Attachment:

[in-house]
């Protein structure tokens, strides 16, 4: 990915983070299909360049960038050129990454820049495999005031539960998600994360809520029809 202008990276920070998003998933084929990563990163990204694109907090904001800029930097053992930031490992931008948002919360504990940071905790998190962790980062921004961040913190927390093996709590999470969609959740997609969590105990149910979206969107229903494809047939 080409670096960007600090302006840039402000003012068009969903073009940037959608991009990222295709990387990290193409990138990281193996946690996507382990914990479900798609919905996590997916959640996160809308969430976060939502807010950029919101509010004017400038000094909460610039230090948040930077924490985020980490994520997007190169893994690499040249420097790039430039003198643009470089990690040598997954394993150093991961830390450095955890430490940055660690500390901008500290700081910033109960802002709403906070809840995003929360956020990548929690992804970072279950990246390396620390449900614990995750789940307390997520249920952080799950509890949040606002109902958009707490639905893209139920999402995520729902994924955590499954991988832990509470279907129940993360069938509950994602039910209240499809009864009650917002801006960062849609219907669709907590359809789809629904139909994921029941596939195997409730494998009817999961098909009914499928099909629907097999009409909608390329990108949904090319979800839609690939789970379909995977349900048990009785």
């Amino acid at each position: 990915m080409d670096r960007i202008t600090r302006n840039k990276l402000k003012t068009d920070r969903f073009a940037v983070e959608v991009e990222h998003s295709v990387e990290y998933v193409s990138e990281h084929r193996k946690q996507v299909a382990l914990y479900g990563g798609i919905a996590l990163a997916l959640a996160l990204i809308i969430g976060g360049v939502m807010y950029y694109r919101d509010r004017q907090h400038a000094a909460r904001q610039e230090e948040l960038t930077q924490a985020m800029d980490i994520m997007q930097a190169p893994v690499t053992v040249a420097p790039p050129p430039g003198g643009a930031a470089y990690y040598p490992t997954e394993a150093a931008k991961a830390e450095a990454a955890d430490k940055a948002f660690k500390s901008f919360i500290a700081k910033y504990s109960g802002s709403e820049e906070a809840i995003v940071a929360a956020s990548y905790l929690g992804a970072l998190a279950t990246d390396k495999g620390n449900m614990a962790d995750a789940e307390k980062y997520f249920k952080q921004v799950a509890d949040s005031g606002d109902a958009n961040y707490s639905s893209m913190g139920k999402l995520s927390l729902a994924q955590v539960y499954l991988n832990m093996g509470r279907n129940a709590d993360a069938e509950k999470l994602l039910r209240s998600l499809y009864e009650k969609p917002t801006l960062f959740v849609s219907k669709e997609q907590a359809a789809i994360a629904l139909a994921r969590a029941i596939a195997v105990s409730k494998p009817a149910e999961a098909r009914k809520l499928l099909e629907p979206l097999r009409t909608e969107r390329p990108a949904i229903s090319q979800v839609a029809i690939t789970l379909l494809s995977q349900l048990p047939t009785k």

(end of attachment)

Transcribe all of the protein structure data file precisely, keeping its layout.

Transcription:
[in-house]
């Protein structure tokens, strides 16, 4: 990915983070299909360049960038050129990454820049495999005031539960998600994360809520029809 202008990276920070998003998933084929990563990163990204694109907090904001800029930097053992930031490992931008948002919360504990940071905790998190962790980062921004961040913190927390093996709590999470969609959740997609969590105990149910979206969107229903494809047939 080409670096960007600090302006840039402000003012068009969903073009940037959608991009990222295709990387990290193409990138990281193996946690996507382990914990479900798609919905996590997916959640996160809308969430976060939502807010950029919101509010004017400038000094909460610039230090948040930077924490985020980490994520997007190169893994690499040249420097790039430039003198643009470089990690040598997954394993150093991961830390450095955890430490940055660690500390901008500290700081910033109960802002709403906070809840995003929360956020990548929690992804970072279950990246390396620390449900614990995750789940307390997520249920952080799950509890949040606002109902958009707490639905893209139920999402995520729902994924955590499954991988832990509470279907129940993360069938509950994602039910209240499809009864009650917002801006960062849609219907669709907590359809789809629904139909994921029941596939195997409730494998009817999961098909009914499928099909629907097999009409909608390329990108949904090319979800839609690939789970379909995977349900048990009785």
């Amino acid at each position: 990915m080409d670096r960007i202008t600090r302006n840039k990276l402000k003012t068009d920070r969903f073009a940037v983070e959608v991009e990222h998003s295709v990387e990290y998933v193409s990138e990281h084929r193996k946690q996507v299909a382990l914990y479900g990563g798609i919905a996590l990163a997916l959640a996160l990204i809308i969430g976060g360049v939502m807010y950029y694109r919101d509010r004017q907090h400038a000094a909460r904001q610039e230090e948040l960038t930077q924490a985020m800029d980490i994520m997007q930097a190169p893994v690499t053992v040249a420097p790039p050129p430039g003198g643009a930031a470089y990690y040598p490992t997954e394993a150093a931008k991961a830390e450095a990454a955890d430490k940055a948002f660690k500390s901008f919360i500290a700081k910033y504990s109960g802002s709403e820049e906070a809840i995003v940071a929360a956020s990548y905790l929690g992804a970072l998190a279950t990246d390396k495999g620390n449900m614990a962790d995750a789940e307390k980062y997520f249920k952080q921004v799950a509890d949040s005031g606002d109902a958009n961040y707490s639905s893209m913190g139920k999402l995520s927390l729902a994924q955590v539960y499954l991988n832990m093996g509470r279907n129940a709590d993360a069938e509950k999470l994602l039910r209240s998600l499809y009864e009650k969609p917002t801006l960062f959740v849609s219907k669709e997609q907590a359809a789809i994360a629904l139909a994921r969590a029941i596939a195997v105990s409730k494998p009817a149910e999961a098909r009914k809520l499928l099909e629907p979206l097999r009409t909608e969107r390329p990108a949904i229903s090319q979800v839609a029809i690939t789970l379909l494809s995977q349900l048990p047939t009785k």